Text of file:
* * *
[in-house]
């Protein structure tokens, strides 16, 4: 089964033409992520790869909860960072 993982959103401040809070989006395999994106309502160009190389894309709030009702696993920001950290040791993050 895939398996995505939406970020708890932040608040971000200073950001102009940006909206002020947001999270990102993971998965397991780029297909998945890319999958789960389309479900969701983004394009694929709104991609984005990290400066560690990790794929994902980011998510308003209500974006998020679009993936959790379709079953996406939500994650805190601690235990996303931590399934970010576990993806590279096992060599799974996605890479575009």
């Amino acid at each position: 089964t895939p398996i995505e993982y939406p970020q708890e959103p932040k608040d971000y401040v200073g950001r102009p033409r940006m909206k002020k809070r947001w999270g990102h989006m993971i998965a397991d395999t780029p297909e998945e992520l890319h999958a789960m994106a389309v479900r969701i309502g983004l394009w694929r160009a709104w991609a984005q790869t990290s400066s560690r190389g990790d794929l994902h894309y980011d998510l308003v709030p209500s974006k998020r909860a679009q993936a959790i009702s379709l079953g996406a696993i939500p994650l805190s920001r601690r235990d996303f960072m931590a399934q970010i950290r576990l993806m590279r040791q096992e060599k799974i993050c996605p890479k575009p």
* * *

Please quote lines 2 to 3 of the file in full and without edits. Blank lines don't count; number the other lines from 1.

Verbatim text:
């Protein structure tokens, strides 16, 4: 089964033409992520790869909860960072 993982959103401040809070989006395999994106309502160009190389894309709030009702696993920001950290040791993050 895939398996995505939406970020708890932040608040971000200073950001102009940006909206002020947001999270990102993971998965397991780029297909998945890319999958789960389309479900969701983004394009694929709104991609984005990290400066560690990790794929994902980011998510308003209500974006998020679009993936959790379709079953996406939500994650805190601690235990996303931590399934970010576990993806590279096992060599799974996605890479575009």
């Amino acid at each position: 089964t895939p398996i995505e993982y939406p970020q708890e959103p932040k608040d971000y401040v200073g950001r102009p033409r940006m909206k002020k809070r947001w999270g990102h989006m993971i998965a397991d395999t780029p297909e998945e992520l890319h999958a789960m994106a389309v479900r969701i309502g983004l394009w694929r160009a709104w991609a984005q790869t990290s400066s560690r190389g990790d794929l994902h894309y980011d998510l308003v709030p209500s974006k998020r909860a679009q993936a959790i009702s379709l079953g996406a696993i939500p994650l805190s920001r601690r235990d996303f960072m931590a399934q970010i950290r576990l993806m590279r040791q096992e060599k799974i993050c996605p890479k575009p």